It was bad. It was really bad. Nothing was good — from the United States' point of view — about their 4-0 loss to Argentina in the Copa America semifinals. The US were horrifically awful on Tuesday night.
That may be slightly exaggerating it. But the US were terrible against Argentina; it was an embarrassing result for the players, the coaches, and the organization. It's hard to put in words what we saw at NRG Stadium.
Here are some talking points:
1. Jurgen Klinsmann's lineup choices were bad.
When I saw Klinsmann's lineup before the game:
He kept the backline the same, which is good. But after that, he screwed it up pretty royally.
Michael Bradley and Kyle Beckerman played together in central midfield and appeared to have the chemistry and understanding of Ryan Howard and Kelly Kapoor. I never really understood what Bradley's role was — box-to-box turnover machine? — and Beckerman's 34-year old presence eliminated whatever midfield creativity the US were going to get. Why Darlington Nagbe only got 12 minutes, I am still trying to figure out.
Graham Zusi and Gyasi Zardes played on the wings, and while I'm not entirely opposed to Zusi starting, I'm more opposed to him starting alongside other veteran turtles like Beckerman and the forward pairing. Chris Wondolowski and Clint Dempsey — both really good at poaching goals when playing with a strong, speedy number-nine like GYASI ZARDES — were played together at striker, and it was as bad everyone knew it would be, except, of course, Klinsmann. Here's their passing map:
That is one ugly passing chart. Notice how they combined to complete just one pass anywhere near the box, and how Wondo completed a grand total of two passes. Granted, that was in 45 minutes of action, but still, that's horrible, and it easily could have been prevented if Klinsmann had recognized the strengths and weaknesses of these two.
He tried to fix it by taking Wondo out at halftime for Christian Pulisic and moving Zardes up top with Dempsey, but by that point, it was way too late.
2. Michael Bradley was uncharacteristically bad.
When played in defensive midfield, Michael Bradley can be really good, just as he was against Costa Rica, Paraguay, and Ecuador. But when he is given a role that I don't think even he understood while playing in front of another defensive midfielder, he is not good.
Bradley was atrocious against Argentina. He was unsuccessful in almost everything he did:
The US were extremely ineffective when they had to pass the ball to forwards, and a lot of that was because of Bradley's terrible performance. We're used to seeing crappy NFL quarterbacks at NRG Stadium, but I didn't think we would see the US's quarterback have such a howler of a game.
3. Dempsey, Wondolowski, Beckerman, Brad Guzan, and John Brooks were bad as well.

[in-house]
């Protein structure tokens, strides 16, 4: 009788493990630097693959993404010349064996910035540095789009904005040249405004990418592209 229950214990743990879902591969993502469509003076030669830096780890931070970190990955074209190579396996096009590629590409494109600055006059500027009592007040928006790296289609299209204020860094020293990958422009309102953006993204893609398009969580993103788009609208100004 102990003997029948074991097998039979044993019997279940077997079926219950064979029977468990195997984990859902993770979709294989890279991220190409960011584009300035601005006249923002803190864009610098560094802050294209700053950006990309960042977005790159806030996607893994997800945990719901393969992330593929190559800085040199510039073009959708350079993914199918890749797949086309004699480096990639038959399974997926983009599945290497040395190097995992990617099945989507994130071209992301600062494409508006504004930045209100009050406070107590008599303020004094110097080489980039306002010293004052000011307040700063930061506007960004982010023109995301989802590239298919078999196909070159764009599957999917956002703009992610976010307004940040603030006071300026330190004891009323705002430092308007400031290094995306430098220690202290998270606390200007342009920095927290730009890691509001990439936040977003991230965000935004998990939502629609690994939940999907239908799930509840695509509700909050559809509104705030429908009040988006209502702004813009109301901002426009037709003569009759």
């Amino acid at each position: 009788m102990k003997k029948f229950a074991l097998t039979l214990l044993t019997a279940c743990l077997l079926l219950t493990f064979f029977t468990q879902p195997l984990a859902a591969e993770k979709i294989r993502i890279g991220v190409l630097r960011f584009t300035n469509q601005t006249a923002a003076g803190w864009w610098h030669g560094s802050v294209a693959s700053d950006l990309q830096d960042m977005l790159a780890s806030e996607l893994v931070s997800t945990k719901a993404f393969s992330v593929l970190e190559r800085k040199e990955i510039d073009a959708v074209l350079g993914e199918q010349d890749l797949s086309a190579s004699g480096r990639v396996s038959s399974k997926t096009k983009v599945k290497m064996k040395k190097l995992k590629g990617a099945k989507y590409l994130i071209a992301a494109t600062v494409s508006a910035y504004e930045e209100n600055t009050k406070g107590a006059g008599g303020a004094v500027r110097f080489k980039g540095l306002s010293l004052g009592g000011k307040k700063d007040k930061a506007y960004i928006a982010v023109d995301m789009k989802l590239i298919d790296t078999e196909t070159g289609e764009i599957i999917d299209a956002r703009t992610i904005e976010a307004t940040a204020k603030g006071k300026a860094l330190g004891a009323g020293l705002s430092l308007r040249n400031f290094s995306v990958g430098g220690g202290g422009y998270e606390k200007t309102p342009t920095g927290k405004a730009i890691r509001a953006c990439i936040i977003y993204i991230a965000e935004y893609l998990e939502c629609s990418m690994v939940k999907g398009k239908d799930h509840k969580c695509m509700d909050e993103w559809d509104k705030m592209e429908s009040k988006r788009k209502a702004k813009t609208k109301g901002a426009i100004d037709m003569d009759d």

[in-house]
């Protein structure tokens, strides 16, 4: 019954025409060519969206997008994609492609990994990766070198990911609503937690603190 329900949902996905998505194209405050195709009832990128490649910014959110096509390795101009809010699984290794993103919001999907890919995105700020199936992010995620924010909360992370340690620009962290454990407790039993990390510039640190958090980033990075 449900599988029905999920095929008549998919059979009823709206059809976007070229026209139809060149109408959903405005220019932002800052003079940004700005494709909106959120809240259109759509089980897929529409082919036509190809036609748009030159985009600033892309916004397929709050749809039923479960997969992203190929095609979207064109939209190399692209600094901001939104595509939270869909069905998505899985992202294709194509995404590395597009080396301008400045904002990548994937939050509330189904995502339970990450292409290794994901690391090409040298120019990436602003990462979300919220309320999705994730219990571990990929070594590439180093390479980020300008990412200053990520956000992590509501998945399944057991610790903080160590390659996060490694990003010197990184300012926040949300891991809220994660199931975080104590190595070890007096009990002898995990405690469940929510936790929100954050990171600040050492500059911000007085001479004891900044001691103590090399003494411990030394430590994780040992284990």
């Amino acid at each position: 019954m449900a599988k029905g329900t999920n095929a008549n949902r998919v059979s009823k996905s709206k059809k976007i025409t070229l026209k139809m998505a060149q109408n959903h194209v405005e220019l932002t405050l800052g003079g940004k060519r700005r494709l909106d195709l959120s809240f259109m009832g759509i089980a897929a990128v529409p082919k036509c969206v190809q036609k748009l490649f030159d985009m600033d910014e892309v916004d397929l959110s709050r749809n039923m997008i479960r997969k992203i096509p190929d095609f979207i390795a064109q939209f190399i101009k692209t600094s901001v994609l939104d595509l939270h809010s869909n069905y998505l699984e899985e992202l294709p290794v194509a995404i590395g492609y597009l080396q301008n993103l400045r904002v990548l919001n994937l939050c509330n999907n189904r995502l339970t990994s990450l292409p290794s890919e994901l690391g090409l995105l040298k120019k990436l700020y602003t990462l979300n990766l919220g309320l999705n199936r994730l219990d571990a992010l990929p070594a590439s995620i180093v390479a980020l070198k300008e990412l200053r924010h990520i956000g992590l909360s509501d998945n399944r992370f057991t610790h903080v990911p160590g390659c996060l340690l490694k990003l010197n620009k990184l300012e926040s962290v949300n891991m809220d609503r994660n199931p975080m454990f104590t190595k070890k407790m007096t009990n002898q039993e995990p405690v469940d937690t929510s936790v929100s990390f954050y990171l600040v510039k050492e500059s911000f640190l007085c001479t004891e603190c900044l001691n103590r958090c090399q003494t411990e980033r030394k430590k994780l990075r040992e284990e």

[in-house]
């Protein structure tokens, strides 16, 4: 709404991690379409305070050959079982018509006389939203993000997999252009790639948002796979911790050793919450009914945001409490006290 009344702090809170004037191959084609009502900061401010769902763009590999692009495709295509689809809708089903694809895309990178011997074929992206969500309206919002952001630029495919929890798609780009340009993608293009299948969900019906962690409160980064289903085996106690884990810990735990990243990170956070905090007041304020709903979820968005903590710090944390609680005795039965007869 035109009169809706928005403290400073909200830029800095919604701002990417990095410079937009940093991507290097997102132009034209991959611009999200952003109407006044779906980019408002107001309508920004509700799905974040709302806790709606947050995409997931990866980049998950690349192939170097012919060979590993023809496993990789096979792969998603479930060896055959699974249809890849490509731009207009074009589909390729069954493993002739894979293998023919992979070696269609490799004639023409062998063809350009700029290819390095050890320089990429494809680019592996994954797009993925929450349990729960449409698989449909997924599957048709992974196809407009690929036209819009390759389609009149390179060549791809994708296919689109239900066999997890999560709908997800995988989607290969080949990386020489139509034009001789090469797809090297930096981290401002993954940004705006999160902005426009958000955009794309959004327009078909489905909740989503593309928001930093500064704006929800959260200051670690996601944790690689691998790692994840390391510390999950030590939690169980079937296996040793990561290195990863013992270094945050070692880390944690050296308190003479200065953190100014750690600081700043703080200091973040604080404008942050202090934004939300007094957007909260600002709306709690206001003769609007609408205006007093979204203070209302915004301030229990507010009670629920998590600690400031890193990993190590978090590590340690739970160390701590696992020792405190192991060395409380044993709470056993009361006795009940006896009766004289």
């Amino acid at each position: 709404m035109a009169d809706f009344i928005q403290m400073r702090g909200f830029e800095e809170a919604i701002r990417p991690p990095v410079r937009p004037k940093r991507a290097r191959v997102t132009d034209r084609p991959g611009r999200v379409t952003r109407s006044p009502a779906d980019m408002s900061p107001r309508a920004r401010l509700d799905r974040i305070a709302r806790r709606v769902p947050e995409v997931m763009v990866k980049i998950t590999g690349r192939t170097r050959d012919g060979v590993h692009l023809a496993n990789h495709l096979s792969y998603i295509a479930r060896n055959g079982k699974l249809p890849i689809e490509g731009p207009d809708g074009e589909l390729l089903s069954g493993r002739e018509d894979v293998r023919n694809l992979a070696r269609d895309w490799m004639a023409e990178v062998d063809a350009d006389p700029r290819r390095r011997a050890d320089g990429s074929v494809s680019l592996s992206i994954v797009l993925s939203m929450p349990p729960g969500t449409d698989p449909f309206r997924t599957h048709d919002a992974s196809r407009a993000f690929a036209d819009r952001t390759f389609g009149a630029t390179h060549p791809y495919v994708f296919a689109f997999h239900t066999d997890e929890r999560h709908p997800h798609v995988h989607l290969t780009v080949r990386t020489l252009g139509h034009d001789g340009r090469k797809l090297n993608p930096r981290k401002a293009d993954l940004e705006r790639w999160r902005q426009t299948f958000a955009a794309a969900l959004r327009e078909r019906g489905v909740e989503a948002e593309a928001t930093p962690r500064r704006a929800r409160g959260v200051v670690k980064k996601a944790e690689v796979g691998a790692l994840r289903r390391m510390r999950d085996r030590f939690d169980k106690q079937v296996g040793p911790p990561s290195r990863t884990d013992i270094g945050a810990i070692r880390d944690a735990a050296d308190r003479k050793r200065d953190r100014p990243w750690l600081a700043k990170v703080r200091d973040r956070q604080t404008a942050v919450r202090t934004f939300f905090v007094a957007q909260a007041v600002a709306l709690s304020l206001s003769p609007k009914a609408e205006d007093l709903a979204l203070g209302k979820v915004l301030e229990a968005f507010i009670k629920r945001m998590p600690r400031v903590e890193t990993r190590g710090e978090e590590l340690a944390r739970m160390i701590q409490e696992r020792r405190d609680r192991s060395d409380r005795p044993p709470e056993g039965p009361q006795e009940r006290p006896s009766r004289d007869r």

We've talked about the first three already. Let's get to the other two underperformers.
Guzan, who has mostly been very good throughout this tournament, will be kicking himself for allowing the first two goals. The first, which came in just the third-minute, set the US back significantly:
Messi's free-kick was a worldie, but don't overlook his assist for Lavezzi's goal. Pulled Guzan into no-mans land. pic.twitter.com/CJzjtvhaJM— Cam Russell (@CamRussNZ) June 22, 2016
Messi's floated ball to the head of Ezequiel Lavezzi is ridiculous, and Lavezzi's finish is solid. But Guzan clearly has no idea whether or not he wants to come off his line, resulting in him getting stuck in no-man's land, and then being unable to get anywhere close to the shot. If he had been able to make a quick decision, he might have been able to get a hand on the shot.
The second was more Messi brilliance than anything else, but Guzan still could have done better:
I don't think Messi could have hit that any better than he did. But when I watch it, I cringe, because Guzan could have possibly gotten to it if he hadn't inched closer to his near post rather than covering the side he was supposed to cover. Watch how he took a step toward the spot where he thought Messi would go and where most free kick-takers go, then was unable to get back to his far post. It's a mistake that many goalkeepers make, and it's one that cost Guzan here.
The other two goals weren't his fault at all, and he managed to make a couple good saves later on, but it wasn't Guzan's best performance. The same goes for Brooks.
The Hertha Berlin defender, who had arguably been the US's best player of the tournament, struggled when tasked with playing the ball out of the back under pressure. Many US players struggled with this, but Brooks's turnovers and inability to recover were particularly bad. However, he's young and he's shown an ability to learn from his mistakes so I doubt this will set him back in the long run.
That sentiment can be applied to the US national team as well.
4. Argentina are really good.
After making it to the final of three straight major international tournaments, Argentina have a right to be named the best national team since the Spanish side that won the 2008 Euros, the 2010 World Cup, and the 2012 Euros in quick succession a few years ago. They were dominant against the US, and deserved to win handily. It's as simple as that.